We must strive to be like pure gold and no less, inside and out

Exodus 25:1-27:19
I Kings 5:26-6:13

In this Torah portion, the Jews are commanded to build the Mishkan (Tabernacle). Some find the description of the plans for building the Mishkan relatively uninspiring. However, an understanding of the symbolism involved provides us with a profound reminder of certain moral, ethical and religious truths. This can be observed, for example, in the first article belonging to the Tabernacle, the Aron (ark).

Three points about the Aron, which G-d commanded the Jews to build, must be noted:

• It was to house the Tablets of the Ten Commandments.

• It was to be kept in that section of the Mishkan known as the Kodesh Kedoshim (Holy of Holies), the most sacred part of the sacred edifice.

• It was to be made of acacia wood, overlaid with pure gold within and without, and it should have a crown of gold round about.

First, the nation of Israel was the depository of G-d’s revelation, just as the ark was the depository of the Ten Commandments. Just as the Tablets were to remain permanently in the ark, so must G-d’s word be carried in the heart of every Jew permanently at all times. Judaism uniquely strives to influence every action from the moment we awaken in the morning until our eyes close again in sleep. Just as the Aron rested forever in the Kodesh Kedoshim, so must we consider ourselves constantly in the presence of the Almighty, not only in synagogue or on Sabbaths or holidays, but every moment of every day.

Further, the Aron had to be inlaid with pure gold inside and out, and a golden crown had to be set round about its top. Just as the gold had to be pure, without alloy, our faith must be pure and sincere, able to withstand the acid tests of adversity, hardships and sacrifice.

Pure gold and no less is the standard demanded of us, inside and out. This is a warning against hypocrisy, against wearing a veneer of piety but being inwardly irreligious. Unhappily, there are those who outwardly profess to be G-d-fearing Jews, but conveniently forget that G-d demands of us honesty, brotherly love, mercy and charity.

Against this flagrant hypocrisy stands the Aron as an eternal protest. It was covered inside and out with gold to teach us that faith may never be merely an external show. As King David wrote in Psalm 51:8, “Lo, Thou Oh Lord, desire truth in the inward parts.”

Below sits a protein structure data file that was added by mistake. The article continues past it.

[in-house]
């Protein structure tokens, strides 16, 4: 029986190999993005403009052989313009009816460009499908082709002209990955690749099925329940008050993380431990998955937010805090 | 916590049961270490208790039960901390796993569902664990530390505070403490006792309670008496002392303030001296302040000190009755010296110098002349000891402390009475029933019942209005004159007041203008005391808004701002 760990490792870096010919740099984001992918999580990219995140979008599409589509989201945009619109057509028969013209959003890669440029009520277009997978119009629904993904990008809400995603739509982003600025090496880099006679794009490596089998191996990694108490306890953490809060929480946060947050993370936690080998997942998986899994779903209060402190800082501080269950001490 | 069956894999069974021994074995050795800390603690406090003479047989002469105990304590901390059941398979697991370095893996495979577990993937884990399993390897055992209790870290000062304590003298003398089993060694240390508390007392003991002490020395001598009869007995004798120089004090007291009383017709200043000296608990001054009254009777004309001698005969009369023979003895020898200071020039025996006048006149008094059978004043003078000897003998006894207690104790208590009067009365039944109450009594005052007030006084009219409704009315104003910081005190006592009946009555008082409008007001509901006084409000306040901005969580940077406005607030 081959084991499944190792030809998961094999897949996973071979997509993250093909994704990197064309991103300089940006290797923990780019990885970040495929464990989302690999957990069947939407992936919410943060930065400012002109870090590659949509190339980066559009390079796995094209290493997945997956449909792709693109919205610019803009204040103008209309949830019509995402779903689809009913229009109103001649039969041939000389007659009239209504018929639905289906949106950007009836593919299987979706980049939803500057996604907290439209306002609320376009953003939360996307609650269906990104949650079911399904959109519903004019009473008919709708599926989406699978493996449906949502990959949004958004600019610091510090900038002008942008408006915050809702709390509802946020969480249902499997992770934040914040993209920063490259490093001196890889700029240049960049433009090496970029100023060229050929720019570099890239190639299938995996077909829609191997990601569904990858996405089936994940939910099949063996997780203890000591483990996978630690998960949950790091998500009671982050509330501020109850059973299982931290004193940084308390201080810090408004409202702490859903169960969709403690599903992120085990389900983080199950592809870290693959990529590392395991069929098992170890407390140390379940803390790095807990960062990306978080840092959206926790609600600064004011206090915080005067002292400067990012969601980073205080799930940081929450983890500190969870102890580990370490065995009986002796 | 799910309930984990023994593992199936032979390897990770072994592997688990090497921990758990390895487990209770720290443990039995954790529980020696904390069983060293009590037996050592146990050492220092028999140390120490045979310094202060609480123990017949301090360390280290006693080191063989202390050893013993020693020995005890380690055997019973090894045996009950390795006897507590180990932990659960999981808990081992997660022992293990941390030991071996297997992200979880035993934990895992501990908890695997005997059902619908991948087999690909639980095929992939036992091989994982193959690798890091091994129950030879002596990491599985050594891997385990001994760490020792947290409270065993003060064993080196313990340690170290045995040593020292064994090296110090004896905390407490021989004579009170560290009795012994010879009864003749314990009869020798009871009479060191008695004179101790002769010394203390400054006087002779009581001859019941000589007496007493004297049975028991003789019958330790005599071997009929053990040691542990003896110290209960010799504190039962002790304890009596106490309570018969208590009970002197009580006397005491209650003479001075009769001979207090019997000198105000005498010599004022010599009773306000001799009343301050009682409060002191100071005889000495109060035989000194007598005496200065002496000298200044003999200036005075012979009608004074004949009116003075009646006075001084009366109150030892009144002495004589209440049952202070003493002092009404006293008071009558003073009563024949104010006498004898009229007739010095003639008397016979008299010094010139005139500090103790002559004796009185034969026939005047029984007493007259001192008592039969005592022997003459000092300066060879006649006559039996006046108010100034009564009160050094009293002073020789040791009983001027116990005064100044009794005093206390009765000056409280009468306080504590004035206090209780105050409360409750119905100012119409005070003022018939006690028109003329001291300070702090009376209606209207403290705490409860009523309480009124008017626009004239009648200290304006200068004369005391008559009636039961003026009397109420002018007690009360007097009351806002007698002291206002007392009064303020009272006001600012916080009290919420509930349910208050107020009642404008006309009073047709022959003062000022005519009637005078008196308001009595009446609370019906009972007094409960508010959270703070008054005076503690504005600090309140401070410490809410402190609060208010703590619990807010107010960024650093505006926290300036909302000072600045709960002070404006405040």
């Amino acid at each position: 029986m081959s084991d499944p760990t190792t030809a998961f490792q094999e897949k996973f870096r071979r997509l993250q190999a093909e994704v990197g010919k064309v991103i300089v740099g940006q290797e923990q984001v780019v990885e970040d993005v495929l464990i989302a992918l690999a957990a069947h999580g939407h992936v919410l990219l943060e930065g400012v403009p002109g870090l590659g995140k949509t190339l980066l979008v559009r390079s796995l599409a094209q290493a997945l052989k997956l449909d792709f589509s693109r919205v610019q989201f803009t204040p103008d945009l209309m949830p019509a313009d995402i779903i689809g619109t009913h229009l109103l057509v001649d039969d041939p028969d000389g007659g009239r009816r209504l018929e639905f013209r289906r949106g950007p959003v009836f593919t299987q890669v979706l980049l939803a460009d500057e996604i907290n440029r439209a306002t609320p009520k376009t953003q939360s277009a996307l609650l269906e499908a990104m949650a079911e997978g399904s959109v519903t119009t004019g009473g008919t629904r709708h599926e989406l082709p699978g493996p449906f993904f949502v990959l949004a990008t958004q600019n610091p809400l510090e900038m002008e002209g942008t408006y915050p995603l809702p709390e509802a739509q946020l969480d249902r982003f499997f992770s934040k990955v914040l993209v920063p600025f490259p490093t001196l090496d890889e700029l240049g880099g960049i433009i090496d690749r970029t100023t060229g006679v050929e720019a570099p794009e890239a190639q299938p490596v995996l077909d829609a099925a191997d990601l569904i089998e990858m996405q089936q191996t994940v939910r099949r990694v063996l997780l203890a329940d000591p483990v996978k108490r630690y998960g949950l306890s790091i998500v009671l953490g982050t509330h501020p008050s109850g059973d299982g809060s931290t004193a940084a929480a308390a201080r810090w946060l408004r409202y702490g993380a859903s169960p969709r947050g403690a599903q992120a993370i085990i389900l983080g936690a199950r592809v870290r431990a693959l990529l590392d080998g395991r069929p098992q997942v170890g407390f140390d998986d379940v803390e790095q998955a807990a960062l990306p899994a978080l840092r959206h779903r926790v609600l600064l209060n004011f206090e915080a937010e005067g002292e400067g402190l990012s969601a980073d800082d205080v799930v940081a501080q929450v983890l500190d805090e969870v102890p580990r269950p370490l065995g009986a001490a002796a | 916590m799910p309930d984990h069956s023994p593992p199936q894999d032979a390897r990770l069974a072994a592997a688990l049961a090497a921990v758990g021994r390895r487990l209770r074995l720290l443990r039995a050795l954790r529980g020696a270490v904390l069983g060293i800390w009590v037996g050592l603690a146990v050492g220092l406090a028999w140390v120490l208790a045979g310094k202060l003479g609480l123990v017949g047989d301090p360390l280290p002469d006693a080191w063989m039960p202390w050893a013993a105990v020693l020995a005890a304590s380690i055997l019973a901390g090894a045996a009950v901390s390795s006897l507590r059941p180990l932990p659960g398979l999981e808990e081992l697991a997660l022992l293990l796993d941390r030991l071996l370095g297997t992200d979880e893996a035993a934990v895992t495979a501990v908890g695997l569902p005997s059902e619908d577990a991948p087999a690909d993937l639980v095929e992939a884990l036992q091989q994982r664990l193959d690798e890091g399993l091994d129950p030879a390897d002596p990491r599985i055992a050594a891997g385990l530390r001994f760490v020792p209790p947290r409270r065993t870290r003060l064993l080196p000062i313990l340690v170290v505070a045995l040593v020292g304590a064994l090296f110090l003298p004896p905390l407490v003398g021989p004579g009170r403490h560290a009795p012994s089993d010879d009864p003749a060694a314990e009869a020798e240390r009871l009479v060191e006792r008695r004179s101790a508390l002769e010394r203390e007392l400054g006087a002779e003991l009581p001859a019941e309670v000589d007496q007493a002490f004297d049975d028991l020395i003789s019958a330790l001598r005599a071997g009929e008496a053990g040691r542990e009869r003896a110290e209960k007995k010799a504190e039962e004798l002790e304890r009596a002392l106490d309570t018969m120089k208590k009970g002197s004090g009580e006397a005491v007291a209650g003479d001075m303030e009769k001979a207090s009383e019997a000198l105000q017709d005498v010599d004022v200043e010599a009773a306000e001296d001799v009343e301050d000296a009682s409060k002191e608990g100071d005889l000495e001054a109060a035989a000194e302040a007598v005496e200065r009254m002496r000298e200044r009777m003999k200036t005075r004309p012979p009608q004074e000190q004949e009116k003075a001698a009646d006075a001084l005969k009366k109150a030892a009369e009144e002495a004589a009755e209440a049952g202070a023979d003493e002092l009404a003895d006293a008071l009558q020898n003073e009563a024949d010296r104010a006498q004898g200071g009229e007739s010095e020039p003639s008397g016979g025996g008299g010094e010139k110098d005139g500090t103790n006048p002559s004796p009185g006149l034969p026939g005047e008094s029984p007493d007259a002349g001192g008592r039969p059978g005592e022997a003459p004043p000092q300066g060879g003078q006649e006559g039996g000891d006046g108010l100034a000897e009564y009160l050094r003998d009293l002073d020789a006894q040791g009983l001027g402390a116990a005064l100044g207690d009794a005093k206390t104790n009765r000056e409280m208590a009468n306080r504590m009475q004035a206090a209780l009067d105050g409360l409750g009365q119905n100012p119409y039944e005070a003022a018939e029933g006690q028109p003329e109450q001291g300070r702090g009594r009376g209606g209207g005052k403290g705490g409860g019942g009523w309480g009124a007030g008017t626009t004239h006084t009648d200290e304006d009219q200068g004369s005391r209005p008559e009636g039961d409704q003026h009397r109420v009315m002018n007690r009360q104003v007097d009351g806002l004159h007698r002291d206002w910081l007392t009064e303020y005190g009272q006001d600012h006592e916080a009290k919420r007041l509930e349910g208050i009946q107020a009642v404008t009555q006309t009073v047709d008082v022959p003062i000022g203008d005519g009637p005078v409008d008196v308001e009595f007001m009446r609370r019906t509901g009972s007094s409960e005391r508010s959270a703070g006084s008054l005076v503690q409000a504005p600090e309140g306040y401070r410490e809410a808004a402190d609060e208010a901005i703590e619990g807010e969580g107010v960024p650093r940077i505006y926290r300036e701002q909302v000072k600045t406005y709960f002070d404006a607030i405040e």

G-d penetrates into our very soul, making it essential that we be as pure inwardly as outwardly. He judges us not by what we say or pretend to be, but by what we actually are. This demand for sincerity was kept constantly in the minds of the Jews by the image of the Aron overlaid with pure gold inside and out.

The last point in connection with the Aron is the golden crown that was placed “round about its top surface.” This can be understood as representing the crowning glory of the human being — his ability to reason. Our Creator has endowed us with intellect and the ability of developing original thought. It is this intellect that enables us to decide what should be done and what should not.

We require a constant reminder that unless our mind is as pure as pure gold, our deeds will ultimately not be acceptable to G-d. Evil thoughts will lead to the performance of evil deeds. Therefore we must strive to maintain the seat of our reason like the crown upon the Aron — pure and incorruptible. The Divine gift of reason should be worn as a crown of dignity and honor to be exercised for the purpose of improving ourselves.

These are some of the lessons inherent in the Aron that G-d commanded the Jews to construct. They are lessons that we need impressed upon us even today. We still need to be reminded that Judaism is not a creed but a way of life that aspires to ennoble us every moment of every day, wherever we find ourselves. We still need to be reminded that the hypocrite blasphemes the name of G-d, and we still need to be reminded that only a pure heart and a pure mind are acceptable to our Father in Heaven.

Shabbat shalom.

Rabbi Pinchas Lipner is dean of Hebrew Academy in San Francisco.